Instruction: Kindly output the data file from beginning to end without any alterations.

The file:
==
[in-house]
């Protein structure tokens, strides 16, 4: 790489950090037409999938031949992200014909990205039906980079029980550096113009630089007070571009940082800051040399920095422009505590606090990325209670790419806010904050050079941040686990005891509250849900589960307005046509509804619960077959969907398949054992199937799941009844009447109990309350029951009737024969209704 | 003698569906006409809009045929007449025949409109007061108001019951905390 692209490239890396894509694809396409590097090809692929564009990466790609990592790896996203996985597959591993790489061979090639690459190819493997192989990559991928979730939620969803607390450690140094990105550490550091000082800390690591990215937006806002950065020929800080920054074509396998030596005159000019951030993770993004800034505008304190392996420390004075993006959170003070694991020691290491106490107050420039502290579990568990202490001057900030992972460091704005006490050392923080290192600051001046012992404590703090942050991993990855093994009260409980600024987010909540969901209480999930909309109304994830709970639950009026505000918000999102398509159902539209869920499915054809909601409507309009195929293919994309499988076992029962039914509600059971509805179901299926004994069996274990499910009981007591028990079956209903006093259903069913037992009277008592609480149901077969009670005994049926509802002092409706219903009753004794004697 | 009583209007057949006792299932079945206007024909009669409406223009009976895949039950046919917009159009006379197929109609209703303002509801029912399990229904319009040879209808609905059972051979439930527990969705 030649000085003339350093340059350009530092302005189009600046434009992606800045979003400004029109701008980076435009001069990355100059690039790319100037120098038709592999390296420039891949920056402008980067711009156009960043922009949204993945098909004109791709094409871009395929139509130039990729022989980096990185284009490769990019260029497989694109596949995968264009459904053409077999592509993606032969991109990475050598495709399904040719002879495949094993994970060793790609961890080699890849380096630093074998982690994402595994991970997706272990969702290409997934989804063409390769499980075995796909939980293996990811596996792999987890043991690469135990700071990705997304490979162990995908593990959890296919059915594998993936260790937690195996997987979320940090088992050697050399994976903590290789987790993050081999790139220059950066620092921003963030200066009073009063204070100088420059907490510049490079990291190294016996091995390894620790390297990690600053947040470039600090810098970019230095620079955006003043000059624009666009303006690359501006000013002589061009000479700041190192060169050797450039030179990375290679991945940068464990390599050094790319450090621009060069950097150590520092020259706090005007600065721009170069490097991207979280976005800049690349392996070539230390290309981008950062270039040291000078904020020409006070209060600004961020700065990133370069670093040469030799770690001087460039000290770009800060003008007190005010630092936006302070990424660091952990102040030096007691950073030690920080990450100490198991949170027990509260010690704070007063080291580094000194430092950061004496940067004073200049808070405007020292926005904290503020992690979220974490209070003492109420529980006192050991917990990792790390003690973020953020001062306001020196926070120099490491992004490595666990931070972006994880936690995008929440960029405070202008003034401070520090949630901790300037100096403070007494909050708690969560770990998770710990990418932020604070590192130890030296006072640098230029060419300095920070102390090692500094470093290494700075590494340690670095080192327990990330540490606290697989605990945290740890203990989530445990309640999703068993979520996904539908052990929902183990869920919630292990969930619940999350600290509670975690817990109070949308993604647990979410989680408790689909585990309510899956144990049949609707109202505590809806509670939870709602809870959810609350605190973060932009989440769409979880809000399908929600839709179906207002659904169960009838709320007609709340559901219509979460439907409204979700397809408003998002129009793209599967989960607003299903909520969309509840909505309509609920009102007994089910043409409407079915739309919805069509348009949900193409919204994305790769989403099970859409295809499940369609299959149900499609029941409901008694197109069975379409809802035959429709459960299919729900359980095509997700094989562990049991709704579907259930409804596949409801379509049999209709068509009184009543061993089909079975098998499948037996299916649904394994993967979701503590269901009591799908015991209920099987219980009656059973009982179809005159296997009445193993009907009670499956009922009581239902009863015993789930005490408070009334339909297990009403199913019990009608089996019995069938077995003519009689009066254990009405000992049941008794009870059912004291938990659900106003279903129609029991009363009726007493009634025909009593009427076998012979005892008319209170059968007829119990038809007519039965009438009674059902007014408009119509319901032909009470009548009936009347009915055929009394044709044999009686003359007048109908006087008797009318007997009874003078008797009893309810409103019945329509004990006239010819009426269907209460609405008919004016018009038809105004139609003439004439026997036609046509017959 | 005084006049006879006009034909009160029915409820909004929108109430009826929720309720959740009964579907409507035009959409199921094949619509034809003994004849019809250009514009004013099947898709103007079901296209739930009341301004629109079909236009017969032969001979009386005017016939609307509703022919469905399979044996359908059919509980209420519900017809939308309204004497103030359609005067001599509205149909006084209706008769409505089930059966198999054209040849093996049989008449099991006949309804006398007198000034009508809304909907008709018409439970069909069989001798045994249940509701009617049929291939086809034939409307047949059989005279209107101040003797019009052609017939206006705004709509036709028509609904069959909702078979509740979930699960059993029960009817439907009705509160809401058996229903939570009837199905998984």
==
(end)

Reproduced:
[in-house]
């Protein structure tokens, strides 16, 4: 790489950090037409999938031949992200014909990205039906980079029980550096113009630089007070571009940082800051040399920095422009505590606090990325209670790419806010904050050079941040686990005891509250849900589960307005046509509804619960077959969907398949054992199937799941009844009447109990309350029951009737024969209704 | 003698569906006409809009045929007449025949409109007061108001019951905390 692209490239890396894509694809396409590097090809692929564009990466790609990592790896996203996985597959591993790489061979090639690459190819493997192989990559991928979730939620969803607390450690140094990105550490550091000082800390690591990215937006806002950065020929800080920054074509396998030596005159000019951030993770993004800034505008304190392996420390004075993006959170003070694991020691290491106490107050420039502290579990568990202490001057900030992972460091704005006490050392923080290192600051001046012992404590703090942050991993990855093994009260409980600024987010909540969901209480999930909309109304994830709970639950009026505000918000999102398509159902539209869920499915054809909601409507309009195929293919994309499988076992029962039914509600059971509805179901299926004994069996274990499910009981007591028990079956209903006093259903069913037992009277008592609480149901077969009670005994049926509802002092409706219903009753004794004697 | 009583209007057949006792299932079945206007024909009669409406223009009976895949039950046919917009159009006379197929109609209703303002509801029912399990229904319009040879209808609905059972051979439930527990969705 030649000085003339350093340059350009530092302005189009600046434009992606800045979003400004029109701008980076435009001069990355100059690039790319100037120098038709592999390296420039891949920056402008980067711009156009960043922009949204993945098909004109791709094409871009395929139509130039990729022989980096990185284009490769990019260029497989694109596949995968264009459904053409077999592509993606032969991109990475050598495709399904040719002879495949094993994970060793790609961890080699890849380096630093074998982690994402595994991970997706272990969702290409997934989804063409390769499980075995796909939980293996990811596996792999987890043991690469135990700071990705997304490979162990995908593990959890296919059915594998993936260790937690195996997987979320940090088992050697050399994976903590290789987790993050081999790139220059950066620092921003963030200066009073009063204070100088420059907490510049490079990291190294016996091995390894620790390297990690600053947040470039600090810098970019230095620079955006003043000059624009666009303006690359501006000013002589061009000479700041190192060169050797450039030179990375290679991945940068464990390599050094790319450090621009060069950097150590520092020259706090005007600065721009170069490097991207979280976005800049690349392996070539230390290309981008950062270039040291000078904020020409006070209060600004961020700065990133370069670093040469030799770690001087460039000290770009800060003008007190005010630092936006302070990424660091952990102040030096007691950073030690920080990450100490198991949170027990509260010690704070007063080291580094000194430092950061004496940067004073200049808070405007020292926005904290503020992690979220974490209070003492109420529980006192050991917990990792790390003690973020953020001062306001020196926070120099490491992004490595666990931070972006994880936690995008929440960029405070202008003034401070520090949630901790300037100096403070007494909050708690969560770990998770710990990418932020604070590192130890030296006072640098230029060419300095920070102390090692500094470093290494700075590494340690670095080192327990990330540490606290697989605990945290740890203990989530445990309640999703068993979520996904539908052990929902183990869920919630292990969930619940999350600290509670975690817990109070949308993604647990979410989680408790689909585990309510899956144990049949609707109202505590809806509670939870709602809870959810609350605190973060932009989440769409979880809000399908929600839709179906207002659904169960009838709320007609709340559901219509979460439907409204979700397809408003998002129009793209599967989960607003299903909520969309509840909505309509609920009102007994089910043409409407079915739309919805069509348009949900193409919204994305790769989403099970859409295809499940369609299959149900499609029941409901008694197109069975379409809802035959429709459960299919729900359980095509997700094989562990049991709704579907259930409804596949409801379509049999209709068509009184009543061993089909079975098998499948037996299916649904394994993967979701503590269901009591799908015991209920099987219980009656059973009982179809005159296997009445193993009907009670499956009922009581239902009863015993789930005490408070009334339909297990009403199913019990009608089996019995069938077995003519009689009066254990009405000992049941008794009870059912004291938990659900106003279903129609029991009363009726007493009634025909009593009427076998012979005892008319209170059968007829119990038809007519039965009438009674059902007014408009119509319901032909009470009548009936009347009915055929009394044709044999009686003359007048109908006087008797009318007997009874003078008797009893309810409103019945329509004990006239010819009426269907209460609405008919004016018009038809105004139609003439004439026997036609046509017959 | 005084006049006879006009034909009160029915409820909004929108109430009826929720309720959740009964579907409507035009959409199921094949619509034809003994004849019809250009514009004013099947898709103007079901296209739930009341301004629109079909236009017969032969001979009386005017016939609307509703022919469905399979044996359908059919509980209420519900017809939308309204004497103030359609005067001599509205149909006084209706008769409505089930059966198999054209040849093996049989008449099991006949309804006398007198000034009508809304909907008709018409439970069909069989001798045994249940509701009617049929291939086809034939409307047949059989005279209107101040003797019009052609017939206006705004709509036709028509609904069959909702078979509740979930699960059993029960009817439907009705509160809401058996229903939570009837199905998984």